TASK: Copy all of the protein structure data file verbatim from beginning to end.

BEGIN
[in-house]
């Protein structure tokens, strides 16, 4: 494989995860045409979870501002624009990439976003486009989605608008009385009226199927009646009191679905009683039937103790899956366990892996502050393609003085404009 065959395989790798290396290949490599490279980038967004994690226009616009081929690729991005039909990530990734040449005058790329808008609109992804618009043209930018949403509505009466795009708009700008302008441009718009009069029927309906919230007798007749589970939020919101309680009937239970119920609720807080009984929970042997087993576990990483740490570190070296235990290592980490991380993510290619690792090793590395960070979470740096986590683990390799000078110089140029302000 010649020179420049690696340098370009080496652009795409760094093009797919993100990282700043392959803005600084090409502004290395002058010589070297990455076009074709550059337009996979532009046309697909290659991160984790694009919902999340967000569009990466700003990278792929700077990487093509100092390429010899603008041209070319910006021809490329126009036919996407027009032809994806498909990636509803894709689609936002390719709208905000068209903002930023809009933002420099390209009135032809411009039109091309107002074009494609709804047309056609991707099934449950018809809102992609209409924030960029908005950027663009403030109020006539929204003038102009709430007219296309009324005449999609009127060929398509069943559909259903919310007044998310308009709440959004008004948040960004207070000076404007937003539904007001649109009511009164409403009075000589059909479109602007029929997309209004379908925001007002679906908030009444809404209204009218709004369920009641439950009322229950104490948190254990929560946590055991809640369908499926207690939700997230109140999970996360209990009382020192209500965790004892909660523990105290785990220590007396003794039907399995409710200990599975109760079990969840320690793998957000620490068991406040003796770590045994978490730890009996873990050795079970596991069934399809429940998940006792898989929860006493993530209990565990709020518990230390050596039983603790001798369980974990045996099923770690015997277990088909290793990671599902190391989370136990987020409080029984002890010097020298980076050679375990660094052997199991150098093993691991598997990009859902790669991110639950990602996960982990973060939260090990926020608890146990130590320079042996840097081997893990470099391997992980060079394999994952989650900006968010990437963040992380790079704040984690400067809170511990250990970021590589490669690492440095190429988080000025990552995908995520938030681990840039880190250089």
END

[in-house]
């Protein structure tokens, strides 16, 4: 494989995860045409979870501002624009990439976003486009989605608008009385009226199927009646009191679905009683039937103790899956366990892996502050393609003085404009 065959395989790798290396290949490599490279980038967004994690226009616009081929690729991005039909990530990734040449005058790329808008609109992804618009043209930018949403509505009466795009708009700008302008441009718009009069029927309906919230007798007749589970939020919101309680009937239970119920609720807080009984929970042997087993576990990483740490570190070296235990290592980490991380993510290619690792090793590395960070979470740096986590683990390799000078110089140029302000 010649020179420049690696340098370009080496652009795409760094093009797919993100990282700043392959803005600084090409502004290395002058010589070297990455076009074709550059337009996979532009046309697909290659991160984790694009919902999340967000569009990466700003990278792929700077990487093509100092390429010899603008041209070319910006021809490329126009036919996407027009032809994806498909990636509803894709689609936002390719709208905000068209903002930023809009933002420099390209009135032809411009039109091309107002074009494609709804047309056609991707099934449950018809809102992609209409924030960029908005950027663009403030109020006539929204003038102009709430007219296309009324005449999609009127060929398509069943559909259903919310007044998310308009709440959004008004948040960004207070000076404007937003539904007001649109009511009164409403009075000589059909479109602007029929997309209004379908925001007002679906908030009444809404209204009218709004369920009641439950009322229950104490948190254990929560946590055991809640369908499926207690939700997230109140999970996360209990009382020192209500965790004892909660523990105290785990220590007396003794039907399995409710200990599975109760079990969840320690793998957000620490068991406040003796770590045994978490730890009996873990050795079970596991069934399809429940998940006792898989929860006493993530209990565990709020518990230390050596039983603790001798369980974990045996099923770690015997277990088909290793990671599902190391989370136990987020409080029984002890010097020298980076050679375990660094052997199991150098093993691991598997990009859902790669991110639950990602996960982990973060939260090990926020608890146990130590320079042996840097081997893990470099391997992980060079394999994952989650900006968010990437963040992380790079704040984690400067809170511990250990970021590589490669690492440095190429988080000025990552995908995520938030681990840039880190250089």